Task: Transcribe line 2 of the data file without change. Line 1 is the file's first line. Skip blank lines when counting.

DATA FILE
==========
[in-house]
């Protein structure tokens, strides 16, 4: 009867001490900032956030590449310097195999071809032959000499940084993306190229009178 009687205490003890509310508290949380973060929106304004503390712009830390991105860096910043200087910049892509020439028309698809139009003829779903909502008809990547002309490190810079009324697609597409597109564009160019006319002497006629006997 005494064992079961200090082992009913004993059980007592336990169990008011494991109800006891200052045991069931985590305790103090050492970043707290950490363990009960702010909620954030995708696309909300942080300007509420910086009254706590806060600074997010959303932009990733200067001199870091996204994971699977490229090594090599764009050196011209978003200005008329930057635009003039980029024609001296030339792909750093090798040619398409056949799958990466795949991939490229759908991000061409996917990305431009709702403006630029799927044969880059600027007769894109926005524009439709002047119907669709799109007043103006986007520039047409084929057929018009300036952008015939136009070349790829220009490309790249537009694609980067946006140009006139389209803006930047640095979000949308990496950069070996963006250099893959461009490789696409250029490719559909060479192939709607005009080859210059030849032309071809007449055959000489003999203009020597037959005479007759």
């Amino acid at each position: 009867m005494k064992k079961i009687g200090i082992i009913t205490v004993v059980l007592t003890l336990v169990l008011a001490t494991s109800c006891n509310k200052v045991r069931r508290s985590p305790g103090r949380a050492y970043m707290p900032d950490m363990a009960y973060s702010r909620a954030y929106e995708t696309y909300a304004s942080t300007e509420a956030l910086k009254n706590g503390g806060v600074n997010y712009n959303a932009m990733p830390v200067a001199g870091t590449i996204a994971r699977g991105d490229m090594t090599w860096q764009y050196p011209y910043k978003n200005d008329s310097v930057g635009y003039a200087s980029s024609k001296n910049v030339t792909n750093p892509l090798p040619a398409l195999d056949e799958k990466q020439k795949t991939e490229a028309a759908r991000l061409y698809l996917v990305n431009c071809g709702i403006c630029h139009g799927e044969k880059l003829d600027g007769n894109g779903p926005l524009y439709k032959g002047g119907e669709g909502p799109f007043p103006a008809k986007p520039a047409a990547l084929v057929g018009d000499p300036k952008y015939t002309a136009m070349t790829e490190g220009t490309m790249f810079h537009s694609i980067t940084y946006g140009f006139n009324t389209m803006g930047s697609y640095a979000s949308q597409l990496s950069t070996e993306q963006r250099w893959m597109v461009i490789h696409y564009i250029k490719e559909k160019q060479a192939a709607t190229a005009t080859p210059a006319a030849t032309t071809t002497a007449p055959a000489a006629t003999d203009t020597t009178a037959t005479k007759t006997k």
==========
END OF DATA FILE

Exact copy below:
């Protein structure tokens, strides 16, 4: 009867001490900032956030590449310097195999071809032959000499940084993306190229009178 009687205490003890509310508290949380973060929106304004503390712009830390991105860096910043200087910049892509020439028309698809139009003829779903909502008809990547002309490190810079009324697609597409597109564009160019006319002497006629006997 005494064992079961200090082992009913004993059980007592336990169990008011494991109800006891200052045991069931985590305790103090050492970043707290950490363990009960702010909620954030995708696309909300942080300007509420910086009254706590806060600074997010959303932009990733200067001199870091996204994971699977490229090594090599764009050196011209978003200005008329930057635009003039980029024609001296030339792909750093090798040619398409056949799958990466795949991939490229759908991000061409996917990305431009709702403006630029799927044969880059600027007769894109926005524009439709002047119907669709799109007043103006986007520039047409084929057929018009300036952008015939136009070349790829220009490309790249537009694609980067946006140009006139389209803006930047640095979000949308990496950069070996963006250099893959461009490789696409250029490719559909060479192939709607005009080859210059030849032309071809007449055959000489003999203009020597037959005479007759």